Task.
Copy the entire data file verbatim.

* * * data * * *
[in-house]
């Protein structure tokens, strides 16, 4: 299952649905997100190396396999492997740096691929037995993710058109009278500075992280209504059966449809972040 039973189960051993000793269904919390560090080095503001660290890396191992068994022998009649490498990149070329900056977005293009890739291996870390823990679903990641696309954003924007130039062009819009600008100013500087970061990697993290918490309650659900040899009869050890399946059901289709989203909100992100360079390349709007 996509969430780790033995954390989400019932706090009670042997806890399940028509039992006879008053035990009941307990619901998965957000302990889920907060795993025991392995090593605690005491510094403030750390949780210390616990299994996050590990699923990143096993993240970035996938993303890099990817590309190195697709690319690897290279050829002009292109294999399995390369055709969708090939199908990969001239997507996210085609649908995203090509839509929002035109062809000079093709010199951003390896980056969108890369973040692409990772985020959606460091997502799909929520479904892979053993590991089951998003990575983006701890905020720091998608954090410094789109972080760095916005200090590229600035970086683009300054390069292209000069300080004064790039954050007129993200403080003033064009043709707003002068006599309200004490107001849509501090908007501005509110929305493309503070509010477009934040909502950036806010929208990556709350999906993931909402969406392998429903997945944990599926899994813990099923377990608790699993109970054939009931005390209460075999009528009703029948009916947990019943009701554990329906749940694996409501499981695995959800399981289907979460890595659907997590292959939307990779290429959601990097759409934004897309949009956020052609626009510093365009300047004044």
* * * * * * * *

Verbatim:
[in-house]
């Protein structure tokens, strides 16, 4: 299952649905997100190396396999492997740096691929037995993710058109009278500075992280209504059966449809972040 039973189960051993000793269904919390560090080095503001660290890396191992068994022998009649490498990149070329900056977005293009890739291996870390823990679903990641696309954003924007130039062009819009600008100013500087970061990697993290918490309650659900040899009869050890399946059901289709989203909100992100360079390349709007 996509969430780790033995954390989400019932706090009670042997806890399940028509039992006879008053035990009941307990619901998965957000302990889920907060795993025991392995090593605690005491510094403030750390949780210390616990299994996050590990699923990143096993993240970035996938993303890099990817590309190195697709690319690897290279050829002009292109294999399995390369055709969708090939199908990969001239997507996210085609649908995203090509839509929002035109062809000079093709010199951003390896980056969108890369973040692409990772985020959606460091997502799909929520479904892979053993590991089951998003990575983006701890905020720091998608954090410094789109972080760095916005200090590229600035970086683009300054390069292209000069300080004064790039954050007129993200403080003033064009043709707003002068006599309200004490107001849509501090908007501005509110929305493309503070509010477009934040909502950036806010929208990556709350999906993931909402969406392998429903997945944990599926899994813990099923377990608790699993109970054939009931005390209460075999009528009703029948009916947990019943009701554990329906749940694996409501499981695995959800399981289907979460890595659907997590292959939307990779290429959601990097759409934004897309949009956020052609626009510093365009300047004044």